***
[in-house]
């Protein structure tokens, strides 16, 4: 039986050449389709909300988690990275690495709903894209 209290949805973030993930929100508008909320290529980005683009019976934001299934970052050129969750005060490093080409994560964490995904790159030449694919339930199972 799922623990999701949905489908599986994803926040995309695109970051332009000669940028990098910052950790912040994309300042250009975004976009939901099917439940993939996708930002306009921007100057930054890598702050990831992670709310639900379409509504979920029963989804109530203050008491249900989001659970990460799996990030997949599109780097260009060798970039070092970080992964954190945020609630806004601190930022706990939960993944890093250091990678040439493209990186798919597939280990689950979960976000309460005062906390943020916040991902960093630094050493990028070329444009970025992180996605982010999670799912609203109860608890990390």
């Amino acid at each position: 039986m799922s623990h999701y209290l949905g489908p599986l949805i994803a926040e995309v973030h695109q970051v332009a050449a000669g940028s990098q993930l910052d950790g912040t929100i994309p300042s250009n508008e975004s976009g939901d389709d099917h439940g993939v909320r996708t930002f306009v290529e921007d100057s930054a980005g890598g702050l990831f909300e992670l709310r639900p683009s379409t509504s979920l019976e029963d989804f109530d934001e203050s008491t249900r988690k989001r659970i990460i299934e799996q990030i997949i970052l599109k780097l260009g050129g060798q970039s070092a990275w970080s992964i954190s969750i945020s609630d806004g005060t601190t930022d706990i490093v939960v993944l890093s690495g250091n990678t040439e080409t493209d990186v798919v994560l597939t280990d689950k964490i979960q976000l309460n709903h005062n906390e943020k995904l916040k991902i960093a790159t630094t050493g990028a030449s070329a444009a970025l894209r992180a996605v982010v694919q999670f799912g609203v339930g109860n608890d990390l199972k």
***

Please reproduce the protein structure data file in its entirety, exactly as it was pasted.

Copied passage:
[in-house]
């Protein structure tokens, strides 16, 4: 039986050449389709909300988690990275690495709903894209 209290949805973030993930929100508008909320290529980005683009019976934001299934970052050129969750005060490093080409994560964490995904790159030449694919339930199972 799922623990999701949905489908599986994803926040995309695109970051332009000669940028990098910052950790912040994309300042250009975004976009939901099917439940993939996708930002306009921007100057930054890598702050990831992670709310639900379409509504979920029963989804109530203050008491249900989001659970990460799996990030997949599109780097260009060798970039070092970080992964954190945020609630806004601190930022706990939960993944890093250091990678040439493209990186798919597939280990689950979960976000309460005062906390943020916040991902960093630094050493990028070329444009970025992180996605982010999670799912609203109860608890990390």
């Amino acid at each position: 039986m799922s623990h999701y209290l949905g489908p599986l949805i994803a926040e995309v973030h695109q970051v332009a050449a000669g940028s990098q993930l910052d950790g912040t929100i994309p300042s250009n508008e975004s976009g939901d389709d099917h439940g993939v909320r996708t930002f306009v290529e921007d100057s930054a980005g890598g702050l990831f909300e992670l709310r639900p683009s379409t509504s979920l019976e029963d989804f109530d934001e203050s008491t249900r988690k989001r659970i990460i299934e799996q990030i997949i970052l599109k780097l260009g050129g060798q970039s070092a990275w970080s992964i954190s969750i945020s609630d806004g005060t601190t930022d706990i490093v939960v993944l890093s690495g250091n990678t040439e080409t493209d990186v798919v994560l597939t280990d689950k964490i979960q976000l309460n709903h005062n906390e943020k995904l916040k991902i960093a790159t630094t050493g990028a030449s070329a444009a970025l894209r992180a996605v982010v694919q999670f799912g609203v339930g109860n608890d990390l199972k």